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Monday, September 24, 2012

In search of rownum

Often people ask about various features supported by other RDBMS systems that Informix does not support.  I am rarely bothered by these issues, not because I don't use Oracle, MySQL, PostgreSQL, or MS SQL Server - I don't when I can help it - but rather because for the most part, the required functionality is either there in another form, is not really necessary, or can be emulated easily enough.

Examples are the INTERSECT and EXCEPT join operators.  Informix does not support either syntax. However, the results of an INTERSECT join are identical to the results of a normal INNER join with only columns from one of the tables included in the projection clause which is of course supported. The results of an EXCEPT are identical to those of a LEFT OUTER JOIN with only those values from the left table that do not match any rows in the right table returned.

INTERSECT example - suppliers against whom at least one order has been processed:
select distinct supplier_id
from suppliers
select distinct supplier_id
from orders;
returns the same result set as:
select distinct orders.supplier_id
from orders, supplier
where orders.supplier_id = suppliers.supplier_id;
EXCEPT example - suppliers against whom no orders have been processed:
select distinct supplier_id
from suppliers
select distinct supplier_id
from orders;

returns the same result set as:

select suppliers.supplier_id
from suppliers
left outer join orders
on suppliers.supplier_id = orders.order_id
where orders.order_id is null;

Another is the Oracle ROWNUM pseudo column.  It returns a sequential number, starting from 1, indicating the order in which a row was processed by the server.  Most commonly it is used in the WHERE clause of a query to limit the number of rows returned or to walk through a result set in discrete chunks. 

select * from sometable where rownum <= 100;
select * from sometable where rownum > 100 and rownum <= 200;

These are easy to emulate using the ANSI FIRST and SKIP verbs which Informix does support:
select first 100 * from sometable;
select first 100 skip 100 * from sometable;
However, sometimes ROWNUM is used in the projection clause of a query where it represents the selection order as a computed column.  To emulate this use, we need to create two SPL routines.  The procedure init_rownum() below initializes the value returned by the next call to the rownum() function to '1' and is needed if rownum() is going to be used more than once in a session and is expected to return values starting with '1' each time.  Here are the routine definitions:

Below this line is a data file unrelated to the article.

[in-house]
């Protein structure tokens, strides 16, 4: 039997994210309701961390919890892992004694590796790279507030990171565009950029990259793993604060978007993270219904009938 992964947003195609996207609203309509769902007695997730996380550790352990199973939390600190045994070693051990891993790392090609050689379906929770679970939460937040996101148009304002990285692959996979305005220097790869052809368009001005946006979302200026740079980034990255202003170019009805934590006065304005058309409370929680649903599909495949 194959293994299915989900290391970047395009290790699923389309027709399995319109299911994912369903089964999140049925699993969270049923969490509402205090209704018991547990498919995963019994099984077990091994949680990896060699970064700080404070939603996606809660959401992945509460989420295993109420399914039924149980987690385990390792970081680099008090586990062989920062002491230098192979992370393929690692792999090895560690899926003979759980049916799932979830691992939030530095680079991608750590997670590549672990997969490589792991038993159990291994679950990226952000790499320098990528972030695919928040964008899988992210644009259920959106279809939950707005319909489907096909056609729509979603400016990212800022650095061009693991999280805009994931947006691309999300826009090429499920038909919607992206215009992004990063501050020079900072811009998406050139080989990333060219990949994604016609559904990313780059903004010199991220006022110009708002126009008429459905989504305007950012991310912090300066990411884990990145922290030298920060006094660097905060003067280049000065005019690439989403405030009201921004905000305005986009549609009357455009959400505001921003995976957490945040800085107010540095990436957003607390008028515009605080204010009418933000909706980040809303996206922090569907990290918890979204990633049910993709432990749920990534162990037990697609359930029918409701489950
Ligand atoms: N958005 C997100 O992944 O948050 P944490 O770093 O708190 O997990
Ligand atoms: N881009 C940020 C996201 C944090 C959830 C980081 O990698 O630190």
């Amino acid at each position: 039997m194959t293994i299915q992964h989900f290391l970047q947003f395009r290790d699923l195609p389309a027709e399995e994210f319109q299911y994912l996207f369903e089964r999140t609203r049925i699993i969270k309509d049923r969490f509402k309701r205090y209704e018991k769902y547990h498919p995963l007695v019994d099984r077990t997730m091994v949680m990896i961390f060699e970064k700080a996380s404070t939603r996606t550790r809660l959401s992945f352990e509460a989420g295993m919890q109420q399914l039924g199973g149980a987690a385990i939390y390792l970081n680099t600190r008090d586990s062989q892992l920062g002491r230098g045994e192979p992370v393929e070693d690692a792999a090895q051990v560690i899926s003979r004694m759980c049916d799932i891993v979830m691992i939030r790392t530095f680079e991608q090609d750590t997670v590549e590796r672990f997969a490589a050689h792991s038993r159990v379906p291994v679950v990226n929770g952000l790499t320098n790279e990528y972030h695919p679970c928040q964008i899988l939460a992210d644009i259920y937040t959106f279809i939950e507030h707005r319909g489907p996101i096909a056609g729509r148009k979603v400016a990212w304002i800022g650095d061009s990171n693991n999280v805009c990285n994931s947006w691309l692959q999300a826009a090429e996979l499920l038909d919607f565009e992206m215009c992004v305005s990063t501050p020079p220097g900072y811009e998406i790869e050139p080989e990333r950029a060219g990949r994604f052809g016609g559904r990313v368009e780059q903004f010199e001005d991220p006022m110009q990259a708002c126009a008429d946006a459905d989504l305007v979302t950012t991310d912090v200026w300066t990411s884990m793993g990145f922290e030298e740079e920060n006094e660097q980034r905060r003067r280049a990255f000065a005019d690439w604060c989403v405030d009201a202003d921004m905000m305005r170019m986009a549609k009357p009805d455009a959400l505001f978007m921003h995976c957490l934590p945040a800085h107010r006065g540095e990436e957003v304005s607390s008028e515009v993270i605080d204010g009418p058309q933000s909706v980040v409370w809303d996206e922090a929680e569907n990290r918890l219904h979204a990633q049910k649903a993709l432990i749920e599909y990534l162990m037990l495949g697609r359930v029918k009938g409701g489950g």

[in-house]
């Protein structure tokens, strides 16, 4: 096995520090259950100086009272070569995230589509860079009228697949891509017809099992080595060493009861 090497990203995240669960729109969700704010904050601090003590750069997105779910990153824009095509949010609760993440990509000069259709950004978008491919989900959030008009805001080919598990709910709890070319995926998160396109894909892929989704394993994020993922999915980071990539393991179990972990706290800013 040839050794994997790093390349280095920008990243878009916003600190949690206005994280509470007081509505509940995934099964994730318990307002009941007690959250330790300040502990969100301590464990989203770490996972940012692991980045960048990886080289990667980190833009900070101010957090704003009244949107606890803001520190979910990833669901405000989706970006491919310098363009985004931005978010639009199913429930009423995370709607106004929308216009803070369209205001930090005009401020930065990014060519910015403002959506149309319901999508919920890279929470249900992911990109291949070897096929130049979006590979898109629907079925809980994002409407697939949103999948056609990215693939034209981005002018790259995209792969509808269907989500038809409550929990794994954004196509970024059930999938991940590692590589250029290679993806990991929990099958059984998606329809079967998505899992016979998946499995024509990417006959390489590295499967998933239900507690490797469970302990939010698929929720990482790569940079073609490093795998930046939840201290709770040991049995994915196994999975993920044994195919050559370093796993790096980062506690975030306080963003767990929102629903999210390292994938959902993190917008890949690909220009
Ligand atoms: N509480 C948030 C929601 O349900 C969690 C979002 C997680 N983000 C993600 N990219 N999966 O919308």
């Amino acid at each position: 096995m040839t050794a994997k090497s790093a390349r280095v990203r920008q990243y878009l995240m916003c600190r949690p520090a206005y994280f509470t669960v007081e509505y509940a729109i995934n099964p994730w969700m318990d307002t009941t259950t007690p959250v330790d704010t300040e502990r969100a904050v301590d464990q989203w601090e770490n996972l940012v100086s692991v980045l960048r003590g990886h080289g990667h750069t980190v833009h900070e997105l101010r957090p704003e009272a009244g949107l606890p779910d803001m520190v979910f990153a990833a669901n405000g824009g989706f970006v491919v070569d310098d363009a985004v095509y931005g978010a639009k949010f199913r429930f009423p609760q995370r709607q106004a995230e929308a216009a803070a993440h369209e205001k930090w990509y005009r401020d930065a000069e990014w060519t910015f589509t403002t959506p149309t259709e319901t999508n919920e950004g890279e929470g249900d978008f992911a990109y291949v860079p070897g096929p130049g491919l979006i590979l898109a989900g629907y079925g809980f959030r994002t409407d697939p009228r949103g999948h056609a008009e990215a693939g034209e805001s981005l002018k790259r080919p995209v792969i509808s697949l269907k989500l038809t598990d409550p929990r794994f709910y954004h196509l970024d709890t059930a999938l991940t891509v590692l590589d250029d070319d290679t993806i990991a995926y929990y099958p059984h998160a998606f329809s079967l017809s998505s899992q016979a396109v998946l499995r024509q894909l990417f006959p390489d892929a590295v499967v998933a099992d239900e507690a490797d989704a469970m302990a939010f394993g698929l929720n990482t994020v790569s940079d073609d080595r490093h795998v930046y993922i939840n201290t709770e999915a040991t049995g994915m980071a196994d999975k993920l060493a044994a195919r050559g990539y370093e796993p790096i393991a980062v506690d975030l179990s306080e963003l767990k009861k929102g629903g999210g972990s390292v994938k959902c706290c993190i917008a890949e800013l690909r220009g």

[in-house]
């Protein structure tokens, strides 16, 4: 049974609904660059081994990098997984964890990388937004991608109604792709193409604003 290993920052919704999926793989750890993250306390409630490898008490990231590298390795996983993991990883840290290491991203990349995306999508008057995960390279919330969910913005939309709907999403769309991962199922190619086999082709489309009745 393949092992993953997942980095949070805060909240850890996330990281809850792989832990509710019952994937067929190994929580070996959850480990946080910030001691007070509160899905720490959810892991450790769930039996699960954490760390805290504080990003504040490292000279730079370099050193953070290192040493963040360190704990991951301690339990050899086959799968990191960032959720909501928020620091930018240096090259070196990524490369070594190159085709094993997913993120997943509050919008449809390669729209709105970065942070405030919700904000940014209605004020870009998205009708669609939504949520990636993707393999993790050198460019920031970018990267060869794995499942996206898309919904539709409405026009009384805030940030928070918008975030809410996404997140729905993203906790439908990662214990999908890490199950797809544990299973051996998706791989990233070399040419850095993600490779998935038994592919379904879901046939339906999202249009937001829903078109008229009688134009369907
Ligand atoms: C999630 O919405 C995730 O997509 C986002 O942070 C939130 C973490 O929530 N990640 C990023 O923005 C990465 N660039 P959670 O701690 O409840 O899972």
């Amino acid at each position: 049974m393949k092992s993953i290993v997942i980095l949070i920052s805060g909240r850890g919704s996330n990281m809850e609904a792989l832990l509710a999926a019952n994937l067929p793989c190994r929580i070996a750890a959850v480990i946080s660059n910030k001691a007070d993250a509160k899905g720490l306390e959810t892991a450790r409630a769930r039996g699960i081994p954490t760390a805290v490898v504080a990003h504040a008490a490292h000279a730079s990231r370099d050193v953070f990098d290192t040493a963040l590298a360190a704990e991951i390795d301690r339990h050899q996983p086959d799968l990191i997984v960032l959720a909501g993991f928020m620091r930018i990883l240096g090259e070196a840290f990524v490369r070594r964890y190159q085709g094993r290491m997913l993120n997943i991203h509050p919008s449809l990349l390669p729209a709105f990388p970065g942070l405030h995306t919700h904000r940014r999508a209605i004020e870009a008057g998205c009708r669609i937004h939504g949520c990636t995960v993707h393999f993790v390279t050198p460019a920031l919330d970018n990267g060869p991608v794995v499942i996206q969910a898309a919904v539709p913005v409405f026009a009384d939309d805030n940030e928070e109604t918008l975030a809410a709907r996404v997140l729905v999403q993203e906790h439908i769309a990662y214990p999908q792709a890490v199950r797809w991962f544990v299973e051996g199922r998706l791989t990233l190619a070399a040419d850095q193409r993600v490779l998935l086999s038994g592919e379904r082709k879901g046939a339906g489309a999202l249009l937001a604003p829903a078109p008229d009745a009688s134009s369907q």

CREATE FUNCTION  rownum () returning int as rownum;
define global counter int default 0;
let counter = counter + 1;
return counter;
end function;
CREATE PROCEDURE  init_rownum ();
define global counter int default 0;
let counter = 0;

end procedure; 
In use these routines look like this:

execute procedure init_rownum();
select rownum() as rownum, tabname from systables;
Now suppose you want to sort the tabnames by name but return the rownum of the original order that the rows were processed by the engine:
select *
from (select rownum() as rownum, tabname from systables)

order by tabname;
That's it, nothing profound today, just this little tidbit of technique.  Oh!  Don't forget to check out my TechTips article about Derived Tables in McPress at:



  1. Rownum: For people who wish their RDBMS were non-relational. :)

  2. Trivial it may be to the point in discussion, for restricting data results on rownum using a "Greater-than" or ">" is not possible directly, but needs to be implemented via nested query in Oracle DB against what was shown in the example.

    SELECT *
    FROM (SELECT rownum rn,
    FROM some_table d
    WHERE rownum < 5) t
    WHERE t.rn > 1;

    Informix keeps it simple without the need of a nested query.

    1. Thanks Allen. It should also be noted that Informix version 12.10 now includes a ROWNUMBER() function (aliased to ROW_NUMBER() also) so you don't have to write the rownum() and init_rownum() functions I presented.

  3. Thank you for your contribution.